The Minnesota Vikings defense has exploded onto the scene to start the 2016 season. They have carried the team to a 3-0 record and are showing no indications of slowing down.
Every unit of the defense seems to be playing at a high level, but it starts up front with the defensive line. Everyone has been playing extremely well up front, but there are two young players who seem to be coming into their own this season.
The first is one that everyone has noticed with all the splashy plays he makes week in and week out and that is defensive end Danielle Hunter. He has recorded 13 tackles, three tackles for a loss, three sacks - one for a safety - one forced fumble and one fumble recovery, which he returned for a touchdown, through the first three weeks of the season. What makes it even more impressive is he is still a rotational player, playing in 120 of the 215 defensive snaps the Vikings have had so far this season.
He was drafted in the third round a year ago and many viewed him as more of a project player that would take some time to develop. He had all the physical abilities needed to be a top-tier talent at the defensive end position, but he was still very raw in his fundamentals.
It was clear that Hunter was starting to bring everything together toward the end of the season last year and he has only seemed to be getting better in 2016. Head coach Mike Zimmer even said that he has been surprised with how quickly Hunter has come along.
“Danielle is a, (he’s) got a chance to be a really good football player,” Zimmer said. “Dynamic in really a lot of things, not just in the pass rush. He continues to play a little more freer with his hands.”
The other young defensive lineman that has been making an impact so far this season but maybe hasn’t stood out as much is defensive tackle Shamar Stephen.
Stephen was drafted in the seventh round of the 2014 season and became an immediate part of the defensive tackle rotation. He was forced to miss a majority of the 2015 season, though, after the Vikings placed him on injured reserve with a toe injury during the fifth week of the season. It was a setback to his development, but he has come on strong to start the 2016 season.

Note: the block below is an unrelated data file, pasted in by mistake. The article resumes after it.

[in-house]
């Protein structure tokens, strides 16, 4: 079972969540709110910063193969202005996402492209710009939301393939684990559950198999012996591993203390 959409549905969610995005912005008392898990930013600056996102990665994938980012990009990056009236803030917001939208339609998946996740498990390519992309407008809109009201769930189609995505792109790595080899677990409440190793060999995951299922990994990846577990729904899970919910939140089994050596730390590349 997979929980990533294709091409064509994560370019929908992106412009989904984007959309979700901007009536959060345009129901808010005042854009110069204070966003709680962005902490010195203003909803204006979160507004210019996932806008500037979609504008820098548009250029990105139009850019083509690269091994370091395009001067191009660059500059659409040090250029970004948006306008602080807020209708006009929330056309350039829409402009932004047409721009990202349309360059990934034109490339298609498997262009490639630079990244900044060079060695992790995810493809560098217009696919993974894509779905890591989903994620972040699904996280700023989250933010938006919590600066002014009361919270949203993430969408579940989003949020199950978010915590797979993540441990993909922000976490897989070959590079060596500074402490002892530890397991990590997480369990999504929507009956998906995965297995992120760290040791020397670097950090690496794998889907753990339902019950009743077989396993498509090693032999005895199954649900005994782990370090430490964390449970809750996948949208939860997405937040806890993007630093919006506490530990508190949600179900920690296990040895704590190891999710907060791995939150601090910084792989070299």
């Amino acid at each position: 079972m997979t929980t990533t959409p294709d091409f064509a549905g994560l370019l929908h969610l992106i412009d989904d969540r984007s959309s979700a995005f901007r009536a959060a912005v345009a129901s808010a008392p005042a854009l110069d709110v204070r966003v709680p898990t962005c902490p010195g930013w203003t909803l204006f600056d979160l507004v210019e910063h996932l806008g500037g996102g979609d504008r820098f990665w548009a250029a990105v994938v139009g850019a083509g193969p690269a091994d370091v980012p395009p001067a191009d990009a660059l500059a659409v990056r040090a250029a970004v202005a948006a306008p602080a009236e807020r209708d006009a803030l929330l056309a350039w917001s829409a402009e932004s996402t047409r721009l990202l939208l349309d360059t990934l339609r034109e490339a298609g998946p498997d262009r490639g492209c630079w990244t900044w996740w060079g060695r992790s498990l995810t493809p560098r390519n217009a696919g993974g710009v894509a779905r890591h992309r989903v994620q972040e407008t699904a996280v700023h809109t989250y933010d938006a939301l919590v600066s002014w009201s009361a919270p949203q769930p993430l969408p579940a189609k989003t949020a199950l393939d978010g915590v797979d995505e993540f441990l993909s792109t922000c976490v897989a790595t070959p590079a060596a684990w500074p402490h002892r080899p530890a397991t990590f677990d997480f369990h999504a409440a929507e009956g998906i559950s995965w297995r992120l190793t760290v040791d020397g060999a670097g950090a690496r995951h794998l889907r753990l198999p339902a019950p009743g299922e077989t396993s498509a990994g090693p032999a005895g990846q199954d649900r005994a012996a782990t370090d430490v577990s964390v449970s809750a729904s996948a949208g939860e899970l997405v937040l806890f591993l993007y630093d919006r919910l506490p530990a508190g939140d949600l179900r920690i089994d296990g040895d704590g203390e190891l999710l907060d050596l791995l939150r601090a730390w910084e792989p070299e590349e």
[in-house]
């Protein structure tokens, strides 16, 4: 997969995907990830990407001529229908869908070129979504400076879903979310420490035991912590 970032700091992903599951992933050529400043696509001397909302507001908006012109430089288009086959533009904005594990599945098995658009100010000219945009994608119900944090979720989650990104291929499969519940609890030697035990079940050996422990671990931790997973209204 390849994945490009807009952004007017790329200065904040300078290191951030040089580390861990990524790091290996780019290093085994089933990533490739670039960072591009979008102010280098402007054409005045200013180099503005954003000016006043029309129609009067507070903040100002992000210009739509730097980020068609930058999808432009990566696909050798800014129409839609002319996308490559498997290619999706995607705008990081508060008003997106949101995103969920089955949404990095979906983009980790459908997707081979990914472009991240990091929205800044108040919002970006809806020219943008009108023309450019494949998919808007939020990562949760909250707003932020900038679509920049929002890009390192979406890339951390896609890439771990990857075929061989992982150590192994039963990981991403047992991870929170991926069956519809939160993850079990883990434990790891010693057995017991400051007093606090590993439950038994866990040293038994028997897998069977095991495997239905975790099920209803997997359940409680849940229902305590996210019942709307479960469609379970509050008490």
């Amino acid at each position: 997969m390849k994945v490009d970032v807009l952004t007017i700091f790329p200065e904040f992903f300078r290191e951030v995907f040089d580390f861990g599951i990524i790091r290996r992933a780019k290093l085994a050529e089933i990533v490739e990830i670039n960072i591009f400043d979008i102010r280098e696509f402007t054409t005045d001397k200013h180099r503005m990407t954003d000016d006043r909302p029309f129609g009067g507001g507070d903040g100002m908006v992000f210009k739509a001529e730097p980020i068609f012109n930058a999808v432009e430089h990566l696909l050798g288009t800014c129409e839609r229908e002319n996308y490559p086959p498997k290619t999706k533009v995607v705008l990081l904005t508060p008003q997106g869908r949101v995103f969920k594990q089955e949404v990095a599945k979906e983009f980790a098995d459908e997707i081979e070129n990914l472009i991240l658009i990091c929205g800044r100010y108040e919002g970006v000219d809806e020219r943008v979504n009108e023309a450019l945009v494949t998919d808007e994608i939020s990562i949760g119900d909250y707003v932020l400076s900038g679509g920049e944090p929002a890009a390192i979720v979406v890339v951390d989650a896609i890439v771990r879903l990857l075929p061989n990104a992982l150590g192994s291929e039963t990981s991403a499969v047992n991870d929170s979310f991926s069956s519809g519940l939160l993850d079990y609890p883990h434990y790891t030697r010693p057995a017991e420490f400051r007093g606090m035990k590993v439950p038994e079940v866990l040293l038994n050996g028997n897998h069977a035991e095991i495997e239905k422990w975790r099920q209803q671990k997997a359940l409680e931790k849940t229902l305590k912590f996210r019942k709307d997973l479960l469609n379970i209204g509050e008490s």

“Well, he wasn’t here last year because he was hurt, but fundamentally he is a very good football player,” Zimmer said of his third-year tackle. “He’s become a better pass rusher. He’s not all the way there yet, but he’s become better. I think he feels really comfortable in the things that we ask him to do defensively and he can play two spots.”
As Zimmer mentioned, Stephen has been making improvements in his pass rush, but where he has made the biggest impact so far this season is defending the run. The Vikings defense is allowing 84 rushing yards a game through the first three weeks of the season, which makes them the No. 7-ranked run defense.
It is still early, but that is nice improvement from the 109.2 rushing yards per game they were giving up a year ago.
That success stopping the run has been putting opposing offenses in a lot of unfavorable situations on second and third down, which has allowed the Vikings to get creative with their pass rush. That has led to them not only getting to the quarterbacks for sacks, but also creating a number of turnovers, both things that would not have happened if it weren’t for Stephen and the run defense.
“I think that Shamar Stephen’s made a big impact on that, obviously, along with Linval (Joseph),” Zimmer said about the run defense. “Our ends are playing well and the linebackers have been doing a good job in fits. There’s been some times that the safeties get involved pretty good, too, so I think it’s been a combined effort, but I think if you only said one thing, I would say Shamar Stephen has really solidified that.”
The defensive line as a whole has been playing at a high level through the first three weeks of the season, but the success of these young players is a good sign for Zimmer. It gives him confidence to rotate them into games more often, which means added rest for the veteran players.
Development of young players also points towards sustained success over a long period of time, not just a one- or two-year window.